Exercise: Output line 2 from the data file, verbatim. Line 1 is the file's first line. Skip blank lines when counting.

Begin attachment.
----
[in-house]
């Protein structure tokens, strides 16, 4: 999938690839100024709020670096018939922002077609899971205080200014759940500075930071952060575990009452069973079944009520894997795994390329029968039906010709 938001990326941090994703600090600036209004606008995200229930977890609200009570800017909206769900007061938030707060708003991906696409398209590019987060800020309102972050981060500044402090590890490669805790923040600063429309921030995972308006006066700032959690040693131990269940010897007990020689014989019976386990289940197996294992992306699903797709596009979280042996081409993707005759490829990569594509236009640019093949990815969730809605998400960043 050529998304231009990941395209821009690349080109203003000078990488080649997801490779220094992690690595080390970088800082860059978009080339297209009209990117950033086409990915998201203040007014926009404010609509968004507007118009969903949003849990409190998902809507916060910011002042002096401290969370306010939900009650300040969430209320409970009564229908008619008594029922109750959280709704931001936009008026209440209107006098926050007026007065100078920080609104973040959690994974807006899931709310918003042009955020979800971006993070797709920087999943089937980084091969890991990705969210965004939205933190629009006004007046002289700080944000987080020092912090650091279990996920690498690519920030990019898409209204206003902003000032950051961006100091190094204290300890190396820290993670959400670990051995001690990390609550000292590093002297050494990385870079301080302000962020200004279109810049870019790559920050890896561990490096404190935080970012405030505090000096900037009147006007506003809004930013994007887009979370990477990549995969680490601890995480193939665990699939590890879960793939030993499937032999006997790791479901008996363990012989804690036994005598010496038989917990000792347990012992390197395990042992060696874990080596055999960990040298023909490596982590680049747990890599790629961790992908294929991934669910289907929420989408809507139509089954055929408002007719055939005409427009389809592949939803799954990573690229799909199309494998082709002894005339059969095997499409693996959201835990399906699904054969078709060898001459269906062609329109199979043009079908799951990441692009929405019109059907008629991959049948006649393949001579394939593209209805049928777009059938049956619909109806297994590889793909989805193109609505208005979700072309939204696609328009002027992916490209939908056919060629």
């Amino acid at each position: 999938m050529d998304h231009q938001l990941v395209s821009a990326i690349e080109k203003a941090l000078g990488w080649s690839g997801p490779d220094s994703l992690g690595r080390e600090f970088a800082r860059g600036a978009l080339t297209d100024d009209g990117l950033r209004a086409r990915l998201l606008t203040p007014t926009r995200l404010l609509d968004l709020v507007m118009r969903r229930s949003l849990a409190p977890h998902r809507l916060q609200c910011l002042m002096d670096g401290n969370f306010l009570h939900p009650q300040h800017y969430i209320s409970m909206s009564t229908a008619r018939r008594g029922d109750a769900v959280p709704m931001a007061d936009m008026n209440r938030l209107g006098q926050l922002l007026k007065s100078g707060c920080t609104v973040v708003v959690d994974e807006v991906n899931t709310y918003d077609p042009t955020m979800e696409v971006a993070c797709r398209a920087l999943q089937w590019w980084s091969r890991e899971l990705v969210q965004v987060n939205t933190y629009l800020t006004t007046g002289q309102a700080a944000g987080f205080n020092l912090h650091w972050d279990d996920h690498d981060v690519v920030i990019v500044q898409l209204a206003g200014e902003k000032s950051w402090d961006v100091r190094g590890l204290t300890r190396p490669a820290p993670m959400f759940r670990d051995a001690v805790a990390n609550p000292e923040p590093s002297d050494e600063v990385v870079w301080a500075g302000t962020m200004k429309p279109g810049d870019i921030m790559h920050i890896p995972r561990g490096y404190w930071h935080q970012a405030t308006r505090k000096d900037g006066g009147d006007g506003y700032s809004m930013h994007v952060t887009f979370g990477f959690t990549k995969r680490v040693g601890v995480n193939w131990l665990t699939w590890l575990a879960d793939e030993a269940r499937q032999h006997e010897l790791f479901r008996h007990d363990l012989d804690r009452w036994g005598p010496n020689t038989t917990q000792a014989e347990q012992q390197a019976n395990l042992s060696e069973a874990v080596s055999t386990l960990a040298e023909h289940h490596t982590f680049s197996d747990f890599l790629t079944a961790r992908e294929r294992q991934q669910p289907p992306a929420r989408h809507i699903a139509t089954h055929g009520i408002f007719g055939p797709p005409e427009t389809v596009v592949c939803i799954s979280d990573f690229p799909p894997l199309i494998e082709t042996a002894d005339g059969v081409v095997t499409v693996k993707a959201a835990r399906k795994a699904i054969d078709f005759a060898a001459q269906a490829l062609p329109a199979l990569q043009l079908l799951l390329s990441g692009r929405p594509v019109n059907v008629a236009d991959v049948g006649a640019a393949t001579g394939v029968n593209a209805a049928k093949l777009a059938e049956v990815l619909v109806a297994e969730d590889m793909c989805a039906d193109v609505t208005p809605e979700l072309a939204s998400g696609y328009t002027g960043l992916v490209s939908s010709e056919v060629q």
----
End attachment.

């Protein structure tokens, strides 16, 4: 999938690839100024709020670096018939922002077609899971205080200014759940500075930071952060575990009452069973079944009520894997795994390329029968039906010709 938001990326941090994703600090600036209004606008995200229930977890609200009570800017909206769900007061938030707060708003991906696409398209590019987060800020309102972050981060500044402090590890490669805790923040600063429309921030995972308006006066700032959690040693131990269940010897007990020689014989019976386990289940197996294992992306699903797709596009979280042996081409993707005759490829990569594509236009640019093949990815969730809605998400960043 050529998304231009990941395209821009690349080109203003000078990488080649997801490779220094992690690595080390970088800082860059978009080339297209009209990117950033086409990915998201203040007014926009404010609509968004507007118009969903949003849990409190998902809507916060910011002042002096401290969370306010939900009650300040969430209320409970009564229908008619008594029922109750959280709704931001936009008026209440209107006098926050007026007065100078920080609104973040959690994974807006899931709310918003042009955020979800971006993070797709920087999943089937980084091969890991990705969210965004939205933190629009006004007046002289700080944000987080020092912090650091279990996920690498690519920030990019898409209204206003902003000032950051961006100091190094204290300890190396820290993670959400670990051995001690990390609550000292590093002297050494990385870079301080302000962020200004279109810049870019790559920050890896561990490096404190935080970012405030505090000096900037009147006007506003809004930013994007887009979370990477990549995969680490601890995480193939665990699939590890879960793939030993499937032999006997790791479901008996363990012989804690036994005598010496038989917990000792347990012992390197395990042992060696874990080596055999960990040298023909490596982590680049747990890599790629961790992908294929991934669910289907929420989408809507139509089954055929408002007719055939005409427009389809592949939803799954990573690229799909199309494998082709002894005339059969095997499409693996959201835990399906699904054969078709060898001459269906062609329109199979043009079908799951990441692009929405019109059907008629991959049948006649393949001579394939593209209805049928777009059938049956619909109806297994590889793909989805193109609505208005979700072309939204696609328009002027992916490209939908056919060629």